Philosopher John Rawls argued that answers to societal problems should be decided as if we lived behind a "veil of ignorance." Behind the veil, no one would know what his or her position in life would be. You would not know whether you would grow up the child of a billionaire or poor in the inner-city. His theory was that this veil creates an incentive to create a path out of the latter, far less desirable, scenario.
While many contest Rawls' philosophy, it has been hugely influential in left-of-center political thinking. Here's a question to consider: Does today's system of public education remotely approach the Rawlsian ideal of providing a path out for the least advantaged?
No, not even close. The recent Arizona Supreme Court decision to eliminate a scholarship program for special needs children provides a terrible example of why.
Andrea Weck is a single mom whose daughter Lexie has multiple disabilities. The disability scholarship program gave Andrea the opportunity to choose a specialized private school for Lexie and she has thrived in it.
Andrea told the East Valley Tribune "something clicked" for Lexie in her new school: "She's signing; she'll make eye contact now. She's feeding herself. She's verbalizing sounds . . . She still isn't speaking, but I know it's in there. And they'll find a way to get it out."
The specialized school Lexie attends is costly. With the scholarship and additional assistance, Andrea was able to get Lexie a much higher quality education.
In short, Lexie Weck is precisely the sort of person that John Rawls was concerned with. In the lottery of life, Lexie drew the straw that no parent would want for his child. Arizona's scholarship program for special needs children helped her, and it did so in a way that didn't hurt anyone else.
Public schools have been complaining for years that they don't get enough money for special needs children. They complain that they have to shift money out of general education into special education. They should hardly complain, therefore, when those same students leave with their inadequate funding.
In Arizona 85 percent of special needs children who qualify for free or reduced lunch can't read by the fourth grade. But Arizona is hardly unique in this regard. In 2001, the conservative Fordham Foundation and the liberal Progressive Policy Institute teamed up to summarize the special education situation: "America's program for youngsters with disabilities has itself developed infirmities, handicaps and special needs of its own ...we are not educating many disabled children to a satisfactory level of skills and knowledge."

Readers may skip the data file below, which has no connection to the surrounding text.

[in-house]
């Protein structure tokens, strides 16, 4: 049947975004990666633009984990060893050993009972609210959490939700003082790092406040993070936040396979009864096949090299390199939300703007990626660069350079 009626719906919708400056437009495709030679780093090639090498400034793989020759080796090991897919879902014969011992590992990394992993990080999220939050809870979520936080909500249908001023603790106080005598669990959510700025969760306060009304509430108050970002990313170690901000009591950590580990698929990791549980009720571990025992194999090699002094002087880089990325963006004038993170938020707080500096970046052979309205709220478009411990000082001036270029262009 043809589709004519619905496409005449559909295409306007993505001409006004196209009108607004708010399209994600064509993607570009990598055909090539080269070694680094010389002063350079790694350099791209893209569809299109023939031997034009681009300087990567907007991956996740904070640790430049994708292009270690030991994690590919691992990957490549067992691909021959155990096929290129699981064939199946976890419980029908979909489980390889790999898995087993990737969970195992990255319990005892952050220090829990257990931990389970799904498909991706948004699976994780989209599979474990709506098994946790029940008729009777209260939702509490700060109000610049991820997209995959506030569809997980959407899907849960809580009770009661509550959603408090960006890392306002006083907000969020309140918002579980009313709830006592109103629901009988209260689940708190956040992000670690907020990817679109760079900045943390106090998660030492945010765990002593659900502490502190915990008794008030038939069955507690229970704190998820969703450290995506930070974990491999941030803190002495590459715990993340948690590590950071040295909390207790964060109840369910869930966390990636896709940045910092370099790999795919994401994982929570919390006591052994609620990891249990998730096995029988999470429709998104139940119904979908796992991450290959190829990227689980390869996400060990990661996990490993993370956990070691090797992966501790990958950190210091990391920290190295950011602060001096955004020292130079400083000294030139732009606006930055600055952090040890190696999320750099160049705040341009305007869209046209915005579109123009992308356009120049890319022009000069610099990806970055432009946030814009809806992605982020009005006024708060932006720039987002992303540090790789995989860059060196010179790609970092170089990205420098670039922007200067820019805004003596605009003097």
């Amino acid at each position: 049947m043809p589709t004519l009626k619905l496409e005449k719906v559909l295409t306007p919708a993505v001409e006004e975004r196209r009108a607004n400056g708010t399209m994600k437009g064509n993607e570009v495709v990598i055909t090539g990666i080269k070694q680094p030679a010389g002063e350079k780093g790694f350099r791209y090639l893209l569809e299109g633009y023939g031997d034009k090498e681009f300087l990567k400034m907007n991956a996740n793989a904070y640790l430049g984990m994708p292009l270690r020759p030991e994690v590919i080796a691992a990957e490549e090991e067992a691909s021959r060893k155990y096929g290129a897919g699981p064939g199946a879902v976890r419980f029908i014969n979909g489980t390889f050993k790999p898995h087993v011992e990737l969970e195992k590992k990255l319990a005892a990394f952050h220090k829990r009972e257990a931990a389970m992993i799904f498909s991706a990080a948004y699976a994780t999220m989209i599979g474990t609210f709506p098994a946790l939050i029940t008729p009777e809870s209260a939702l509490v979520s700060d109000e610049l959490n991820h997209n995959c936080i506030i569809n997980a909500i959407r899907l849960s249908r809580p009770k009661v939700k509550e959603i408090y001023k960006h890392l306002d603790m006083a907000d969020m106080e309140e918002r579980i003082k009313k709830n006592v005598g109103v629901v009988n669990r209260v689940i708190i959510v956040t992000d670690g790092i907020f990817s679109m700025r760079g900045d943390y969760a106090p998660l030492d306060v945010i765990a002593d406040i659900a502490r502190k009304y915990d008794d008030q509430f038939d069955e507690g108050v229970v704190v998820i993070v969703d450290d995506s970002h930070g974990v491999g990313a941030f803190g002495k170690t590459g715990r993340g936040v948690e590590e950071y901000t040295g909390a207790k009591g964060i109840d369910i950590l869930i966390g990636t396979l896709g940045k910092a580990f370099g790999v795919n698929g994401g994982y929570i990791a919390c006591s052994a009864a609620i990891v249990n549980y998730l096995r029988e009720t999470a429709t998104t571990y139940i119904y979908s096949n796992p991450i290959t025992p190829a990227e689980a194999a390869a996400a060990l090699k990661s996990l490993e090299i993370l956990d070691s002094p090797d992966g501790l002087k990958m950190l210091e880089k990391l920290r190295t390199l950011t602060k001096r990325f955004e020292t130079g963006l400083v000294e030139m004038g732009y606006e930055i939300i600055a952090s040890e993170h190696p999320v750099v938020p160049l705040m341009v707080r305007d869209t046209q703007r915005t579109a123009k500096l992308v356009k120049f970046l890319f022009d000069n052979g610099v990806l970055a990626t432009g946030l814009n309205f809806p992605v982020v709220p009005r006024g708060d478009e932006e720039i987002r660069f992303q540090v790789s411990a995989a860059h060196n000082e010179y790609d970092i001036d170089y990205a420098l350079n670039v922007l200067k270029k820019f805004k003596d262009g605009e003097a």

The part of the Arizona Constitution that the Arizona Supreme Court used to strike down the scholarship program has a very ugly history. During the 19th century period of heavy Irish, Italian and Polish immigration into the United States, nativist groups such as the Know Nothings and the Ku Klux Klan began a campaign against the "Catholic menace," including Catholic schools.
Nativists attempted through the Blaine Amendment to change the United States Constitution to prohibit aid to private schools. After its failure, anti-Catholic forces began requiring Blaine language be included in state constitutions in return for their support for admission into the union. Arizona, which became a state in 1912, included Blaine language in its constitution in order to ease entry.
The U.S. Supreme Court has noted the "shameful pedigree," of Blaine Amendments. Florida adopted its version of Blaine in an 1885 constitutional convention that also banned interracial marriage and required segregated schools. A previous Arizona Supreme Court ruled that "we would be hard pressed to divorce the amendment's language from the insidious discriminatory intent that prompted it." Sadly the current court did not feel the same way.
What's notable is that thousands of children with disabilities already attend private specialty schools at public expense and will continue to do so. Wealthy Arizona children with disabilities whose families can afford attorneys regularly sue school districts under federal law and put their child into a better school at taxpayer expense. School choice only for rich kids is apparently OK to groups like the People for the American Way and the American Civil Liberties Union.
Meanwhile, children like Lexie Weck are left out in the cold. John Rawls would be ashamed of this. We all should be.
Matthew Ladner, Ph.D., is vice president for research at the Goldwater Institute.